It was during this time that she decided to locate her genetic parents. That’s when she discovered she was from a royal family. Her genetic father lived in a village in Sierra Leone, West Africa, and he told her she was the granddaughter of a Paramount Chief. She’s a princess. 

Speaking with Sahar Akbarzai from CNN in 2021, Culberson said that finding out she’s a princess gave her “a deeper sense of my identity as being someone who operates and straddles two different worlds and cultures. Learning about my history in Sierra Leone, my family, community, country, that makes a huge part of who I am.”

She also learned about how difficult life had become for people in Sierra Leone after the country’s civil war. Along with Hindo Kposowa, she co-founded Sierra Leone Rising, a nonprofit organization started in 2006 to help rebuild the Bumpe High School after the civil war. Since then, it has expanded its mission to help the wider Bumpe community. For example, the organization started a bicycle program, launched a computer lab and implemented a solar lamp effort. Also, the nonprofit partnered with Rotary International to dig water wells that serve 12,000 people.

“I was like, ‘OK, let’s do this. I’m willing to do the work. Whatever it takes.’ This nonprofit has brought all of us together in such a wonderful way,” Culberson told Char Adams with NBC News in 2020. “My birth father and I have done a lot of work together with the foundation, along with my brother. I stepped out into a space that has been very new for me and has challenged me in many ways.” 

“By acknowledging and exploring my roots, I’ve been able to understand my place in the world better and use my unique perspective, challenges and experiences to empower others.”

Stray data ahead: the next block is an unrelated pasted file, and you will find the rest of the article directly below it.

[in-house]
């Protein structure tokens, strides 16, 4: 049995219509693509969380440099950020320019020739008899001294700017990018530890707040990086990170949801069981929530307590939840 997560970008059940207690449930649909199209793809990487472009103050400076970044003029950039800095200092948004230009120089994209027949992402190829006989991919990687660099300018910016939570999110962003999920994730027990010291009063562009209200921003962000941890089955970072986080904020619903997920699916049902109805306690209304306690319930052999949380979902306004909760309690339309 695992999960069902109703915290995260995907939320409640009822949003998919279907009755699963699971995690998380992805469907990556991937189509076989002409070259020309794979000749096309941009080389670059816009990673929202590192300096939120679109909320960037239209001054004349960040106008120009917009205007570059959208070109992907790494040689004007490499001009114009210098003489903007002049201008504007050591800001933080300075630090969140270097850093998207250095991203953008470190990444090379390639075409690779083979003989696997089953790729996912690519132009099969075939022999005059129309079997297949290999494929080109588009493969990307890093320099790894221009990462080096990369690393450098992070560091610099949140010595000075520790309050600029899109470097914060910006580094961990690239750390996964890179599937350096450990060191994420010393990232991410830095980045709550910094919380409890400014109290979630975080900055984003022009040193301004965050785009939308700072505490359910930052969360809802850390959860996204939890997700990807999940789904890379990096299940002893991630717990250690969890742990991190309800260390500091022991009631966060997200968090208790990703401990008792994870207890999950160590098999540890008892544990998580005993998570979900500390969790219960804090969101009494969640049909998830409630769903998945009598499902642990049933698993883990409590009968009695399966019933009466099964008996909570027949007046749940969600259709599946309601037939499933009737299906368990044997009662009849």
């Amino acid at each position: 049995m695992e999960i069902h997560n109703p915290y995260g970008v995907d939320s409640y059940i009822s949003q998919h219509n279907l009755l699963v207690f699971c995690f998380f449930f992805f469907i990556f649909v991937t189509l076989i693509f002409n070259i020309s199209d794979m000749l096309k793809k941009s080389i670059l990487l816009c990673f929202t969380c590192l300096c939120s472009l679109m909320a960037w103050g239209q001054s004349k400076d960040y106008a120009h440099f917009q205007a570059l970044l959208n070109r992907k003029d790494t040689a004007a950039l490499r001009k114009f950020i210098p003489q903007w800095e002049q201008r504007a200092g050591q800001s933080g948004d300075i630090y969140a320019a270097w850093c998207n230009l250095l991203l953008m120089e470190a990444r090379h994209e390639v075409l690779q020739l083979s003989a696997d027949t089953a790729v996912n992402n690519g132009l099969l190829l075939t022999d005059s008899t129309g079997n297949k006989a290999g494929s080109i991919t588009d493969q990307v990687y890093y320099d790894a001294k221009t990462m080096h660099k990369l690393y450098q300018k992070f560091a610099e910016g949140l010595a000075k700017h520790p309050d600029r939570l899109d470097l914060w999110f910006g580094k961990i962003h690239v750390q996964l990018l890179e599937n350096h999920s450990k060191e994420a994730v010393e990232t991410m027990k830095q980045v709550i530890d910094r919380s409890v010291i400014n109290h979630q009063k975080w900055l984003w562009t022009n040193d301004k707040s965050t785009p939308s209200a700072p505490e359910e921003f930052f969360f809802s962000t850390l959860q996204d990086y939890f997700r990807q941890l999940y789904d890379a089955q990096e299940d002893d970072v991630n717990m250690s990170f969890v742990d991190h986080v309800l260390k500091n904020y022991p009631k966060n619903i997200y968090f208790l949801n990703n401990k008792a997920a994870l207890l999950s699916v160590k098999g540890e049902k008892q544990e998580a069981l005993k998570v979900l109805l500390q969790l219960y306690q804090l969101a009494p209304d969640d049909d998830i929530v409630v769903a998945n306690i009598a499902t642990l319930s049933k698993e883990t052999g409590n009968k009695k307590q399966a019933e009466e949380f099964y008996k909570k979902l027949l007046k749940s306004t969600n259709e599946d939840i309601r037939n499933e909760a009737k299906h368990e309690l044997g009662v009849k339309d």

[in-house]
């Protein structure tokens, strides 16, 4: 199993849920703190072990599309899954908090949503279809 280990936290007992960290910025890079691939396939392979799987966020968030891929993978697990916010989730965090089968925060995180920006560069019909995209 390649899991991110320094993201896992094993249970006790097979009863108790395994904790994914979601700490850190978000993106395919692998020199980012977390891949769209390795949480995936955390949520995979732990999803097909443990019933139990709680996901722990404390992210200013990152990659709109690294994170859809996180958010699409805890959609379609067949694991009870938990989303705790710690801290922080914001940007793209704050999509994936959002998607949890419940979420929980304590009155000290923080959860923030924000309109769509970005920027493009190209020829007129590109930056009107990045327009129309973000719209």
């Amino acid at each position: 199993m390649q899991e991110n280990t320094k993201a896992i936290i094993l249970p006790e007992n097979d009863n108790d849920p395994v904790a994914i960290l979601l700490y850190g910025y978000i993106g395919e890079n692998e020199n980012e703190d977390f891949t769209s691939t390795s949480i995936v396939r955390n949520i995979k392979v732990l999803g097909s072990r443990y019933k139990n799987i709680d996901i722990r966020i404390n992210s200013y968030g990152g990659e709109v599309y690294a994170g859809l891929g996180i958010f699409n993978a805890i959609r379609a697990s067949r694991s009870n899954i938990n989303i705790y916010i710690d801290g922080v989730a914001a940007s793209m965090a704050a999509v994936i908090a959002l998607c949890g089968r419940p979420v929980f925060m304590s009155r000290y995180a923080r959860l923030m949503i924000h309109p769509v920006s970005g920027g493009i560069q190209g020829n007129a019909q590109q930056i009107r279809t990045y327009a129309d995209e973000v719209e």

Connecting with others 

Fully embracing her own identity and heritage has helped shape who Culberson is today. 

“By acknowledging and exploring my roots, I’ve been able to understand my place in the world better and use my unique perspective, challenges and experiences to empower others,” she says. “This journey of self-discovery has been pivotal in defining my values, my purpose and the way I connect with others.”

Connecting with others is more important than ever since the pandemic began. Studies have shown that loneliness is on the rise and that it can negatively affect people’s physical and mental states. It’s something that Culberson recognizes as a challenge for leaders at companies and organizations.  

“Today’s leaders confront a multitude of challenges,” she says. “Some of these obstacles include the adaptation to technological innovations like artificial intelligence and navigating the complexities of globalization and cultural diversity. However, a critical issue that stands out for many organizations is the emphasis on physical and mental health. As a result of the COVID-19 pandemic, ensuring the well-being of employees has emerged as a paramount concern, calling forth a thoughtful and proactive approach from leadership.”

Princess Sarah Culberson at WEC brought to you by Eagles Talent.

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Jason Hensel, Journalist

Jason Hensel is a freelance writer based in Dallas.